4.     In college there was a boy named Bob.   He was not a good Catholic. That’s all I know.

5.     She is the eldest of three sisters and two brothers.  Both sisters died of cancer within a year of each other. My grandmother, cushioned in the fog of Alzheimer’s, outlived them both. My mother became both for her, as well as her own aunts. It was easier than explaining where there were.

6.     She went to the same beehive hairdresser every Thursday for 30 years, though for the last ten she hated how her hair was styled. We lived in a small town, and if she went somewhere else, Marlene would know.

7.     The day I changed my clothes at a boyfriend’s apartment so that I could go to the County Fair after work (it was 1976, and I was 19) "gave her more pain than 9 hrs of labor."

8.     At first, she said, she thought one of the surprise benefits of growing older was that she didn’t have to shave her legs so often. Then she discovered she needed bifocals.

9.     According to my father, the secret of their marital happiness is that they are equally matched in Scrabble.

10.   My mother’s most often repeated bit of marital advice: “All I can say is, it doesn’t get easier.” I think she lets him win.





On the Christian liturgical calendar, it is still Lent. I am, nevertheless, taking this opportunity to resurrect my blog. It's been two years since I burned myself out posting "reviews" - perhaps we should call them "ornate appreciations" - of my friends' performances at the Minnesota Fringe Festival. Last year I didn't even go to the Fringe Festival, partly because of overwhelm in other areas of my life, and partly because I had set such high expectations for myself where the aforementioned "ornate appreciations" were concerned. Perhaps I had unrealistic and unclear expectations for blogging too. Most people do.

I began this blog shortly after my 50th birthday, naming it after a column I wrote for a couple of church newsletters in my past life as The Rector’s Wife. (How many of you remember the book by Joanna Trollope, who followed in her 19th century forbearer’s footsteps writing novels about clergy family life? What is she up to now, anyway?) Ordinary Time is what the church calls the period after Pentecost and before Advent. This year I'm approaching another milestone: double nickels, as my friend and fellow storyteller Loren Niemi likes to say. So maybe it is time to reassess. 

I'm taking my creativity much more seriously these days, and trying to actually generate income from it. I’ve been the Producer and Artistic Director for what is currently the largest storytelling festival in Minnesota, Northstar Storytelling’s Tellabration! ™ at Open Book. I'm writing more, and performing more. I've applied for a Bush Fellowship to study best practices in arts membership organizations - particularly storytelling organizations. I've applied for my first individual artist grant - my second, if you include the Work of Art scholarship I received to attend Springboard for the Arts workshop series on Business Skills for Artists. I have a one woman show myself coming up – with a preview at the Northlands Storytelling Conference in April, and a full fledged Minnesota Fringe Festival performance in August, dates and times TBA.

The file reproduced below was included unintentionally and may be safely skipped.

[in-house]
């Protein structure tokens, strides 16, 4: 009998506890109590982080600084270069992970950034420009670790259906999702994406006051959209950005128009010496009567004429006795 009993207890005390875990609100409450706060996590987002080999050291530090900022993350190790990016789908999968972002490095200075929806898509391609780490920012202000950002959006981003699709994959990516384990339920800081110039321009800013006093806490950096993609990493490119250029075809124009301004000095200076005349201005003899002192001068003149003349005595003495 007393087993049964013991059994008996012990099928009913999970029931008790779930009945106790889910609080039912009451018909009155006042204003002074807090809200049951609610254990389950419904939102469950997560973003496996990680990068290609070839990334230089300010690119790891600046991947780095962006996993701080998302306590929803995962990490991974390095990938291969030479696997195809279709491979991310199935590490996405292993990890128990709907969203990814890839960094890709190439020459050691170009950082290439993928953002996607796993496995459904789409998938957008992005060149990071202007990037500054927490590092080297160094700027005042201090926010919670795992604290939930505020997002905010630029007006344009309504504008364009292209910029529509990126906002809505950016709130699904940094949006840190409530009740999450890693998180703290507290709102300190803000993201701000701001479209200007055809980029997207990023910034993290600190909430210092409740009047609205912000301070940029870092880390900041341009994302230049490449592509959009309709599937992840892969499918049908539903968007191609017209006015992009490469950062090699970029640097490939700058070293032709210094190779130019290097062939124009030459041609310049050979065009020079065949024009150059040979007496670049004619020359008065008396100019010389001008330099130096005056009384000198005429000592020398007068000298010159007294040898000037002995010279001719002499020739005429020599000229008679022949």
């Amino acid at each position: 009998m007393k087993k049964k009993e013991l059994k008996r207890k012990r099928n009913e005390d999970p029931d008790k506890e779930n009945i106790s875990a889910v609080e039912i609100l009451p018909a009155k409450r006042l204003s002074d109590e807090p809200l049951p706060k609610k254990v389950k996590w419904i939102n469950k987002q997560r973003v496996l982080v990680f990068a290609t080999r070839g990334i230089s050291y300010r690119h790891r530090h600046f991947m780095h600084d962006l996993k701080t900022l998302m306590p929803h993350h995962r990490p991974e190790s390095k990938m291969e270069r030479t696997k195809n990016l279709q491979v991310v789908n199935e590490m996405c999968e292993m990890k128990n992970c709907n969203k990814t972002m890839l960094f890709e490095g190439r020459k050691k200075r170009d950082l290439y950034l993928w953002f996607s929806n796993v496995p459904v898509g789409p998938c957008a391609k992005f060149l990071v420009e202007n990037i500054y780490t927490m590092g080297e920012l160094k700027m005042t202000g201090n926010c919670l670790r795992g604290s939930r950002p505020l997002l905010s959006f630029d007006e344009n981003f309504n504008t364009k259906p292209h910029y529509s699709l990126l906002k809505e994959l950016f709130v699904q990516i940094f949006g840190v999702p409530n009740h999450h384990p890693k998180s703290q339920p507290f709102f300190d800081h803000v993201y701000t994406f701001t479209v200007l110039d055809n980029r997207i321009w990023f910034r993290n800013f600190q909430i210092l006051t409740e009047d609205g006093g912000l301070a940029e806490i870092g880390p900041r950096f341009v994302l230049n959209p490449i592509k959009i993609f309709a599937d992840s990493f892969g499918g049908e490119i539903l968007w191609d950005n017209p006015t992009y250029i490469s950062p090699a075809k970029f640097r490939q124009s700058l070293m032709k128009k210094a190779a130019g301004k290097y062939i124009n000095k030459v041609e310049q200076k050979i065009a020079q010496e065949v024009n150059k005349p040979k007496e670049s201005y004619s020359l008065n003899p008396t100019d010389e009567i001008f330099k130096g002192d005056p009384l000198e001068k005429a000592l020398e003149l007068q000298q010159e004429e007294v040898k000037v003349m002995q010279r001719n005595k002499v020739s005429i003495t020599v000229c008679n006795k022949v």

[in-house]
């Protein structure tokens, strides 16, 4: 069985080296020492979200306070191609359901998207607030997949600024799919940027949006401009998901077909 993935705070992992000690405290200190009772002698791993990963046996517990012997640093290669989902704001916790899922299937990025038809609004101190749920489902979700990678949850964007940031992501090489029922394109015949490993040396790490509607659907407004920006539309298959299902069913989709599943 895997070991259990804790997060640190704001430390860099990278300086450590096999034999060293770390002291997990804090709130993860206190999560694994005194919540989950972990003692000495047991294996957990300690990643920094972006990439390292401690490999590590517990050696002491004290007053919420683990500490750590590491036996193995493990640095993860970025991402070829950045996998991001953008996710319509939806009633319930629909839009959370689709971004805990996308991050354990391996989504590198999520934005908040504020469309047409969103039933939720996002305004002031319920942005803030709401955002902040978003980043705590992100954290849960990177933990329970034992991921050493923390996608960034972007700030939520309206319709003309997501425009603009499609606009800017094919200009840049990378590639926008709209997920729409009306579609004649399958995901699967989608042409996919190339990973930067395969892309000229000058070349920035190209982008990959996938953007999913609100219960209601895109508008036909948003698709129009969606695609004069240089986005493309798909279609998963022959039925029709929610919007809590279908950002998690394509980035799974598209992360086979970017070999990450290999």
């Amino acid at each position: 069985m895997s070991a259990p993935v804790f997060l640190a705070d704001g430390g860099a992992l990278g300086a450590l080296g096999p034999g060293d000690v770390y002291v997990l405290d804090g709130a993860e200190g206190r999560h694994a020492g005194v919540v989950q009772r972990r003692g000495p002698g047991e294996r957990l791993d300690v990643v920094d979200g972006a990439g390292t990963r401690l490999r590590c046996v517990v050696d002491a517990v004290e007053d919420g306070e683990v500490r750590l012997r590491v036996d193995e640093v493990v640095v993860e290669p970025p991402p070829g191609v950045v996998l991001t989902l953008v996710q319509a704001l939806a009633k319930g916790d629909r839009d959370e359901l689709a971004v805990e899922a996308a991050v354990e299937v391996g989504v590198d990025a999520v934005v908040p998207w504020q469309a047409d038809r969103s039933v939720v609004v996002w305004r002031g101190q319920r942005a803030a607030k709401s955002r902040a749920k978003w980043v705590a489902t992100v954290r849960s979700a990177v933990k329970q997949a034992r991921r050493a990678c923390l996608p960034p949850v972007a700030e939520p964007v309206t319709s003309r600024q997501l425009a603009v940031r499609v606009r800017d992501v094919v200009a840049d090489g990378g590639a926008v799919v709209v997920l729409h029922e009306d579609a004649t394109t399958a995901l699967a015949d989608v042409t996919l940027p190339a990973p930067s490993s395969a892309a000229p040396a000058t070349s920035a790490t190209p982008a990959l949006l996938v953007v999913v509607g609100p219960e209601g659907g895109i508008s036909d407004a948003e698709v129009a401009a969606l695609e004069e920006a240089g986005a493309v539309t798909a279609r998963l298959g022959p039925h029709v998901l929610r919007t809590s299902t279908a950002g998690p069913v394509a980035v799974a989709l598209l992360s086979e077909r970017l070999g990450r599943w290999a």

So in that evolving context, what is my blog FOR? Is it a way of writing chatty, interesting letters for friends and family who have come to enjoy them - and have had precious few in the last couple of years? Is it a way of trying out written material or a place to publish finished stories I have performed? Is it (God forbid) a soapbox? Is it a form of self-expression, or a business-marketing tool? And what business am I in these days, anyway? Am I a writer? A storyteller? A freelance development geek? A producer and artistic director?

Umm. Yeah. It's a garbage plate.   

I know this unfocused, patchwork quilt approach to blogging is one that has to go. The sporadic posts, the long periods in absentia – the lack of motivation is as much about focus and strategy as anything else. At some point I will need to wipe this out or close it down and start fresh, with an integrated, clearly branded approach to the work I do. And no, fellow creative types, I do not believe I am "selling out" by understanding the essential principles of good marketing. In fact, since I am not in the position to hire someone to do this for me at this point, I pretty much better understand them. 

In the meantime, however, I see no reason not to continue using the tools that I have. It is a good antidote to perfectionism. Therefore, over the next few months I will be examining – I hope on a weekly basis - how freelance writers use their blogs – and in particular, how they focus and brand them without painting themselves into corners that become boring to read – and boring to write.   

Twitter is helping me some with this kind of discipline, particularly the hashtags that set aside days of the week for particular topics. My current three are #mindfulMonday, #writerWednesday (also #ww) and #foodieFriday. The fact that I preferred to institute #foodieFriday over #fundingFriday may tell you something about the amount of energy I have been devoting to marketing my grant writing these days. That’s going to have to change. (But seriously. What would you rather think about on Friday?)

One of the main issues I recognize with my blog as I have used it so far is that it has been little more than electronic paper – one dimensional, and not very interactive. The more fluent I become in social media (and I do not ever expect to be smarter than a fifth grader – at least not in this lifetime), the more of a missed opportunity this seems. So I will throw the question – okay, questions - out right now – and back this up with requests later in the week on my Facebook page and on my Twitter feed: What is your blog for? How do you use it? What do you enjoy about it? Are you pleased with the level of interactivity? And what could you use help with?



Altered Arthur

The Rise of General Arthur